Thursday, January 30, 2014

Western Comics Focus: SCALPHUNTER

Troy D. Smith

One of my favorite western comics in the late 70s was SCALPHUNTER. The character took over the lead role in Weird Western Tales when that title's previous star, Jonah Hex, got his own comic in 1977. The first time I became aware of Scalphunter was by seeing the ads promoting him. Even as a kid I was fascinated by Native American Indian culture, so I was especially excited to seen an Indian in a starring role.

Well, kinda.

See, I later discovered that Scalphunter was one of those ubiquitous "white Indians" (going back to the 1950s Frank Frazetta classic, White Indian, imagine that.) He was actually Brian Savage, a white man who had been captured by Kiowas as a young child. Like Richard Harris's character in A Man Called Horse, the child was initially a slave but was later adopted into the tribe. The Indians, in fact, called him Ke-Woh-No-Tay, "He who is less than human." Which is actually not far off base, historically; many tribes practiced "kinship slavery," in which captives were forced to be laborers until gradually they could potentially become full members of the tribe, and the Cherokee word for that class of people literally meant "not human."

As an adult, he continued to identify as an Indian, and dressed and acted accordingly. He became a bounty hunter, and it was whites who called him "Scalphunter." He was part of DC's stable of western stars, and as such often met up with Jonah Hex and Bat Lash. And like Jonah Hex, DC produced a story in which he was murdered in his middle-age, in Scalphunter's case in 1899 (making him around sixty.) Western heroes don't progress from hero to legend, it seems, unless we know they are ultimately backshot by a dastardly coward. (Bat Lash, by the way, was allowed to survive into old age.)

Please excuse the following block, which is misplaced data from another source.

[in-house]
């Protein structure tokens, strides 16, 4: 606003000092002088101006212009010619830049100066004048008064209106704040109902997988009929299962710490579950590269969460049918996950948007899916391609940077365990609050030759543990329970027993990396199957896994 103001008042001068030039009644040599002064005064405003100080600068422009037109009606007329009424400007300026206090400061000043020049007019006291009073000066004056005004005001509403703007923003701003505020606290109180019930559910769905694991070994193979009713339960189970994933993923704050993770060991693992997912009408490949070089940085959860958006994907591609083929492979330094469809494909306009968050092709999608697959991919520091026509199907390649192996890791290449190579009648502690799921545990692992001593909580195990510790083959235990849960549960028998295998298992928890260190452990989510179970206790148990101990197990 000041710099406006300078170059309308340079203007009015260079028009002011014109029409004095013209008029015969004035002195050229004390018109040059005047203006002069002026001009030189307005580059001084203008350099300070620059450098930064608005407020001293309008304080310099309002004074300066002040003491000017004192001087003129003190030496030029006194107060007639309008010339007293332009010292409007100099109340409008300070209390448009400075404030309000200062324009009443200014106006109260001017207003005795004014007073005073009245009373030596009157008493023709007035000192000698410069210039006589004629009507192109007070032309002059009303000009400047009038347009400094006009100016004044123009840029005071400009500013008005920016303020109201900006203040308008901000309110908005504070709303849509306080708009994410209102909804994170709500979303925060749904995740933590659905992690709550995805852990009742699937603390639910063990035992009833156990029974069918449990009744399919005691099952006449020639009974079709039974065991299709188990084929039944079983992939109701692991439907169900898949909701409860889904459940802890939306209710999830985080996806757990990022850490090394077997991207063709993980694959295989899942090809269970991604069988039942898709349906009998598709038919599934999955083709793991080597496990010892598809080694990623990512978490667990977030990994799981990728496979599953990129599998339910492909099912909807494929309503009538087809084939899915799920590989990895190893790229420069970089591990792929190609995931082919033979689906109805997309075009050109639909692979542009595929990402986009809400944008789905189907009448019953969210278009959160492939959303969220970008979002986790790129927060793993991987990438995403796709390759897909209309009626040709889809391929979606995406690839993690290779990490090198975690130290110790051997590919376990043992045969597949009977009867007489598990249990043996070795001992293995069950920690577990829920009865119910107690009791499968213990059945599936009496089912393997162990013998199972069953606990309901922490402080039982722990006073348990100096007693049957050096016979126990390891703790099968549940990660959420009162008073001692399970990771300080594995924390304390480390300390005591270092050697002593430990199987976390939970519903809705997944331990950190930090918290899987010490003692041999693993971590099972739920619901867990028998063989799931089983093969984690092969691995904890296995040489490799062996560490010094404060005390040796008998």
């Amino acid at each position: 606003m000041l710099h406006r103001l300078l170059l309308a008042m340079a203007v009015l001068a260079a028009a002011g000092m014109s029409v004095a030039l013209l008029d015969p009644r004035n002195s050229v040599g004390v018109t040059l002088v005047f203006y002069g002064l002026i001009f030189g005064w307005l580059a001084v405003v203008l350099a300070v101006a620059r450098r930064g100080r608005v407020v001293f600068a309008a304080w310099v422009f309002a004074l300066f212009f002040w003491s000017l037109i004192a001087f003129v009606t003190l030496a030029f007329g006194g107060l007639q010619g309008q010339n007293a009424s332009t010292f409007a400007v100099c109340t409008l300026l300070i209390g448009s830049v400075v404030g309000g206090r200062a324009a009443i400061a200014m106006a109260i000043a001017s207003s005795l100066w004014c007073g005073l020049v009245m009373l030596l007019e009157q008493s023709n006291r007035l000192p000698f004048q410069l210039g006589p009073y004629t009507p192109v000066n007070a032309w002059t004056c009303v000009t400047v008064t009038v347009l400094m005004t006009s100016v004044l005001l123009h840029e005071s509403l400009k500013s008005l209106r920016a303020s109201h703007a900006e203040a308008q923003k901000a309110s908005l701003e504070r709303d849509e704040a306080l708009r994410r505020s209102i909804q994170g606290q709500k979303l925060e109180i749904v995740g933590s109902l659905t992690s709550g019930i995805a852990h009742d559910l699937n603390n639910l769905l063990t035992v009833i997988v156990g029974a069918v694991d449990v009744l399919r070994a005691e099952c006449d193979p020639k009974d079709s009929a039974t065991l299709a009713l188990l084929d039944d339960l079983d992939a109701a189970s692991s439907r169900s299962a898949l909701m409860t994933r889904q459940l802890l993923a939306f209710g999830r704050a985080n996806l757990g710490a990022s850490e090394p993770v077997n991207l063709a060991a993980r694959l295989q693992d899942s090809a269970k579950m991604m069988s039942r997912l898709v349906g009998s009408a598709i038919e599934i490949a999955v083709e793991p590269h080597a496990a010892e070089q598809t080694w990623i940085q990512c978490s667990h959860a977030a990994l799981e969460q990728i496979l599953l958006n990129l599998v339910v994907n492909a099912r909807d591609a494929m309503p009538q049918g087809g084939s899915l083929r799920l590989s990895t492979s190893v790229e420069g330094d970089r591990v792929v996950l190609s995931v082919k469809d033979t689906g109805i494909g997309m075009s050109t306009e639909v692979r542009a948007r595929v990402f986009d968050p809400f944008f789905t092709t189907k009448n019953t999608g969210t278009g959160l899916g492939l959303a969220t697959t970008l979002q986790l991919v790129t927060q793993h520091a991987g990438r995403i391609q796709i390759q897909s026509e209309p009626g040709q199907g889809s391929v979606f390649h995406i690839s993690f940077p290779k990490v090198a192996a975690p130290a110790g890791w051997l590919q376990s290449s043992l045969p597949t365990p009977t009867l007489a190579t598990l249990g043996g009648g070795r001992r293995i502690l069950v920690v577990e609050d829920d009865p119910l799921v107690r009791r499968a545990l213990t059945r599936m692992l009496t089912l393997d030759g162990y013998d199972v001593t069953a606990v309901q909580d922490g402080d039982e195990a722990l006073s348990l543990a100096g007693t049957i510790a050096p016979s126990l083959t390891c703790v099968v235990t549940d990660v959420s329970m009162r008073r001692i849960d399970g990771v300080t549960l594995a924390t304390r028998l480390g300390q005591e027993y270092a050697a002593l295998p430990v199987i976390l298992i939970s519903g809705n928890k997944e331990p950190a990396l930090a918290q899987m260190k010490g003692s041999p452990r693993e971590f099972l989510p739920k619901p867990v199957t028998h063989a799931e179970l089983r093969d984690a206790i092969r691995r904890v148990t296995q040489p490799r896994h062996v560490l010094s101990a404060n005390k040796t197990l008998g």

The character's legacy lived on. In the official timeline, it was revealed that DC's WWI flying ace hero, Lt. Stephen Savage, aka Balloon Buster (introduced 12 years before Scalphunter) was the son of the Kiowa-raised bounty hunter. There was also some esoteric stuff in which Star-man was Scalphunter's reincarnation.

In the last decade, DC's western heroes have seen a resurgence, especially Jonah Hex. Scalphunter still shows up from time to time, and I'm always glad to see him. I'm not aware of any bound collections of Scalphunter stories, though they may be out there.

I'll be talking about the character more in a future installment about Native Americans in comic books.


  1. Any comments about STRAIGHT ARROW coming in future segments?

  2. Troy,

    I don't know about this character. My favorite was PLASTIC MAN! Don't know who else liked him but me.

    When it rained hard in the summer, in the fifties, all the guys in the neighborhood would bring a box of comics. We would sit for hours and devour comic after comic after comic, hundreds and hundreds of them! Batman, Superman, and all the others of that time. How much would they be worth now?


  3. Guess I missed these in my first childhood. Nice to have somethings to look forward to and find. Doris

  4. Charlie- if they were in good shape, hundreds of dollars apiece. Well over a thousand for some.

  5. I had no idea that anyone else enjoyed Plastic Man. What a great character that was.

  6. I'm going back to the thrift store on Saturday with my son to look through those crates and crates of comics, Troy. Don't know what I'm looking for, but maybe I'll know it when I see it. Great post--I love these posts of yours. If it weren't for you, I wouldn't even know about the one comic I DID find on my last trip in there! LOL